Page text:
Safety behind the wheel depends on the driver being able to detect motion. While it is important to scan and observe everything around you, those items that are in motion are the hazards. As a passenger, take ten seconds and scan the entire area including your mirrors. Try to observe what moving objects will influence the actions of drivers. Is it the vehicles approaching the red light or the vehicle coming in from behind you? The more you are able to observe these patterns of movement as a passenger, the more effective you will be as a driver to identify potential hazards much quicker.
I have done several commentary drives in training and even more as an instructor but I did not always know why or how to do these. Admittedly, the students feel a little strange talking behind the wheel but nevertheless this exercise has tremendous value. As a driver, tell your passenger everything you see, including the potential hazards and moving objects the vehicle is about to encounter. As a passenger or instructor, your job is to be silent and take pertinent notes about what the driver may have missed and report that back to the driver after a few minutes. The United Parcel Service (UPS) has one of the safest driving records for their industry and the commentary drive has been a mainstay in their training for many years. The United Kingdom leads the world with their advanced police driver training programs which consist of a series of commentary drives.
Distractions while driving are a huge issue for all drivers but for law enforcement in particular there are activities that simply must be done while driving a vehicle. Talking on a radio, looking for suspects, or reading a monitor may all be activities required of an officer sitting behind the wheel of a car.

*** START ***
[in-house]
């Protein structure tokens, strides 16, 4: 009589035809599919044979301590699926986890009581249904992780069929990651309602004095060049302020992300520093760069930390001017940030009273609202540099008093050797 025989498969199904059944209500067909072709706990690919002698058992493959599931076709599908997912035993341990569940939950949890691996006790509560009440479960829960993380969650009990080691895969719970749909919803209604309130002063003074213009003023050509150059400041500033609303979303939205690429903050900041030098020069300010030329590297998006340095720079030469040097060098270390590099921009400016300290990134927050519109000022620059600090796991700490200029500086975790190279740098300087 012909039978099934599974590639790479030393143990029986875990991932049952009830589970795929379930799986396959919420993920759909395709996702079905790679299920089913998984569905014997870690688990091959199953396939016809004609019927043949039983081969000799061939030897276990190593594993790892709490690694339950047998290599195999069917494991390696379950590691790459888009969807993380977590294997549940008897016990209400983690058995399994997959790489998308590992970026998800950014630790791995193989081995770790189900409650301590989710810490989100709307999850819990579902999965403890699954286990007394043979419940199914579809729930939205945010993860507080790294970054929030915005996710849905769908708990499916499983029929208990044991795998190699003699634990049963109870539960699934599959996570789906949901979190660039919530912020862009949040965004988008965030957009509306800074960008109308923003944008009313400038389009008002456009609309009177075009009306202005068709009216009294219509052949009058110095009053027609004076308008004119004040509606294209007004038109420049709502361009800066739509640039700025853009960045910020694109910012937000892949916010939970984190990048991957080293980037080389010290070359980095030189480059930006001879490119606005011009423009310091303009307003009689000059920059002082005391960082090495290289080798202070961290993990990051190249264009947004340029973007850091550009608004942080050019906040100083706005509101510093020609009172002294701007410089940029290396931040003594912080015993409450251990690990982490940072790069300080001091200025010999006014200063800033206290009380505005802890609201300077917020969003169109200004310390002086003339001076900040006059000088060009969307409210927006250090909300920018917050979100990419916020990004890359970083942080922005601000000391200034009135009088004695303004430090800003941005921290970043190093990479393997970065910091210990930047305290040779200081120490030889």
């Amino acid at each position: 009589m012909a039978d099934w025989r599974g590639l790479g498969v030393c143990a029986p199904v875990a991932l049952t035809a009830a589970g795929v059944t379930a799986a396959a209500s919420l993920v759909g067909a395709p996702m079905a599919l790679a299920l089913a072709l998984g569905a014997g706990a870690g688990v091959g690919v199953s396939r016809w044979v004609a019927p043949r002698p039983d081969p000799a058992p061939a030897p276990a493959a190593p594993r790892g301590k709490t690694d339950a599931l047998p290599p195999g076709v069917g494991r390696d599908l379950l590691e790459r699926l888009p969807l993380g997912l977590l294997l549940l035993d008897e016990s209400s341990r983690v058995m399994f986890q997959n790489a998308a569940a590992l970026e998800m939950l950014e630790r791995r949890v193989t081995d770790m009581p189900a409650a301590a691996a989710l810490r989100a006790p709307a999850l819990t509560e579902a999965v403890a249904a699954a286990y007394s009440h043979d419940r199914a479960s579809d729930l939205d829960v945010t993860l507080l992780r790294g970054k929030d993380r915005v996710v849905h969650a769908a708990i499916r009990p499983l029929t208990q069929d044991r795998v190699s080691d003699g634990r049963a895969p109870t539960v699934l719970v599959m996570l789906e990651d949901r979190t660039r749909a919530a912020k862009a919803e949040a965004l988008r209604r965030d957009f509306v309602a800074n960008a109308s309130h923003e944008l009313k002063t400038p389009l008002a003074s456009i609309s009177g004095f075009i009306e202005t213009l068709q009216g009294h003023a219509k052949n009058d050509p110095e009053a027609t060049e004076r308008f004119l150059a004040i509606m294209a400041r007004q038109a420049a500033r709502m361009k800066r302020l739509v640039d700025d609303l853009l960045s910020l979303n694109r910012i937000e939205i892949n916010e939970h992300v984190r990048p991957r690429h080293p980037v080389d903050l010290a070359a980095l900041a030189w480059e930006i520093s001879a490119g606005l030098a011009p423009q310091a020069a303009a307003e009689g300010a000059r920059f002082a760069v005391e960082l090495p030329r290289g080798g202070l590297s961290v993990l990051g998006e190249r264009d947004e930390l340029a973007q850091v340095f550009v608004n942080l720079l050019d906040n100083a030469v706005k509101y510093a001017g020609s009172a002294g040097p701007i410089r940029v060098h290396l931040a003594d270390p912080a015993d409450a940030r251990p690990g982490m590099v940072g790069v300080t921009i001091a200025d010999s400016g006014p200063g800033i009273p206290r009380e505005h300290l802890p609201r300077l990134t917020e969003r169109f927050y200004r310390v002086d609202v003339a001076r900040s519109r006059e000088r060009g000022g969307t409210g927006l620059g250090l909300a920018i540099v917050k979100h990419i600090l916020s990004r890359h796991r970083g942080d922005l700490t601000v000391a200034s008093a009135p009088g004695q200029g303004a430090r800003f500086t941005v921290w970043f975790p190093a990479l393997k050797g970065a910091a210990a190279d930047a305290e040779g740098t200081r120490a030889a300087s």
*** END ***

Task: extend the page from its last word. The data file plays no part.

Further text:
Distractions not only take our eyes off of the road but our mind as well. The answer to this issue is to implement one- to two-second glances instead of completely taking your eyes off of the road for several seconds. The next time you reach down to change the radio station, consciously make yourself stop and look up after one to two seconds. Once you take that snapshot of the road environment, complete the task in one to two seconds. You can do this with just about any activity that is required.
If you have to read a computer terminal and are unable to stop your vehicle, read just a few words and look back up at your environment and then a few more words and repeat the process. Yes it will take you longer to complete some tasks but your eyes will be on the roadway.
I would like to thank Dr. Kenneth Mills for his book titled: “Disciplined Attention.” His insight on this topic and his book are invaluable for emergency vehicle trainers. The fundamental aim of driving safely is to utilize observations, anticipation, and attention to allow a driver to have adequate time to deal with any situation that might arise. Proper vision — and the proper use of that vision — are of the highest importance if we are going to have a safe environment behind the wheel.